Diamond smiles. "My songs definitely describe the darkest side of the human mind," he admits, "but the monsters are in my mind. I have definite occult interests and occult experiences, but I should point out that every song I write starts off as a story--just like Stephen King or Dean Koontz."
Diamond scoffs at the notion that a motive in his music is to try to entice listeners into Evil Acts, as Judas Priest-style lawsuits (where parents sue metal bands for lyrical coercion after their progeny commit unspeakable deeds) would have us believe; rather, Diamond sees his work as a kind of test.
"What I write is more like a provocation," Diamond explains. "Can you listen to this without a reactionary response? It's not as disturbing depending on who you are, but I must say people in America are a bit curious in their faith. People are praying to lose weight! Well, that's not a question of faith. Maybe if they pray hard, they'll sweat enough to lose a little!"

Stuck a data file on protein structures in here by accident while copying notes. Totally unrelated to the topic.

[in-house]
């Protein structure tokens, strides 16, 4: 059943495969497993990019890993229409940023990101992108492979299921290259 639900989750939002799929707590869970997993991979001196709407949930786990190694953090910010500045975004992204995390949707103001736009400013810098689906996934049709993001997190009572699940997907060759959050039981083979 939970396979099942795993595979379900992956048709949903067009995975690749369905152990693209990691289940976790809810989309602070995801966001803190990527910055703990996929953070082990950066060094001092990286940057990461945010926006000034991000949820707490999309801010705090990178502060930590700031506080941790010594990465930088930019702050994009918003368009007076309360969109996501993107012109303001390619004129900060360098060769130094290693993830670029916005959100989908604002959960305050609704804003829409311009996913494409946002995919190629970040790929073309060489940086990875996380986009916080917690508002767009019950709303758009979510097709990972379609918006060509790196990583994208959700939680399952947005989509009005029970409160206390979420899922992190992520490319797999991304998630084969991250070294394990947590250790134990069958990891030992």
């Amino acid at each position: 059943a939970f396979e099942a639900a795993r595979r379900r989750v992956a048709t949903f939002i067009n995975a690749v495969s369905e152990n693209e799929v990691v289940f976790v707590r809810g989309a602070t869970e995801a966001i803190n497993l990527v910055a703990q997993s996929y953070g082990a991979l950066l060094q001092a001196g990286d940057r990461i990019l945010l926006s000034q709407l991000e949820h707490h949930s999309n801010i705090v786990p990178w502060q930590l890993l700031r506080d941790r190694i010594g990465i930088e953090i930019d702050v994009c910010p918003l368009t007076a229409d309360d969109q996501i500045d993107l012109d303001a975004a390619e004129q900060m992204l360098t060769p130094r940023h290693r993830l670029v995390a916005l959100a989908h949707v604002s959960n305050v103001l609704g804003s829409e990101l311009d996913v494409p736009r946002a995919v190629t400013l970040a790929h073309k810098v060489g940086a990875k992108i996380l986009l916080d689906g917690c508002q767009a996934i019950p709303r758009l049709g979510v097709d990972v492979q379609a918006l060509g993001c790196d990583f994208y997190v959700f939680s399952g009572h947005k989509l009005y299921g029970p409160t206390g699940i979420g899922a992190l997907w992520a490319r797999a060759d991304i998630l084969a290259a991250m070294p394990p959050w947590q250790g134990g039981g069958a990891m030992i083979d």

He shakes his head in amazement. "What's scary over here is to watch some of these preachers on television. People will spend their last dime on some preacher sitting there with 15 rings on each finger, begging for more money. Now that's evil."
The restaurant is clearing out, and all that's left on Diamond's plate is a pile of bones; he has a long evening of rehearsal ahead. Both King Diamond and Mercyful Fate will shortly head to Brazil for a Monsters of Rock festival where they will play before 49,000 people and no doubt blow headliner Iron Maiden off the stage. Shortly after that, both bands will head to Europe for an autumn tour together, a prospect that daunts the King not in the least.
"There's some strain, but it's OK if you're in good shape," Diamond says. "I'm not a party animal on the road, because I know if I start drinking, it'll affect my voice. And if the next day I don't sound like I want to, I know it's my fault and I can't accept that. People pay good money to see you, and it's just not right to say, 'I sound like shit, but I had a great time, so fuck you.' I respect my fans too much.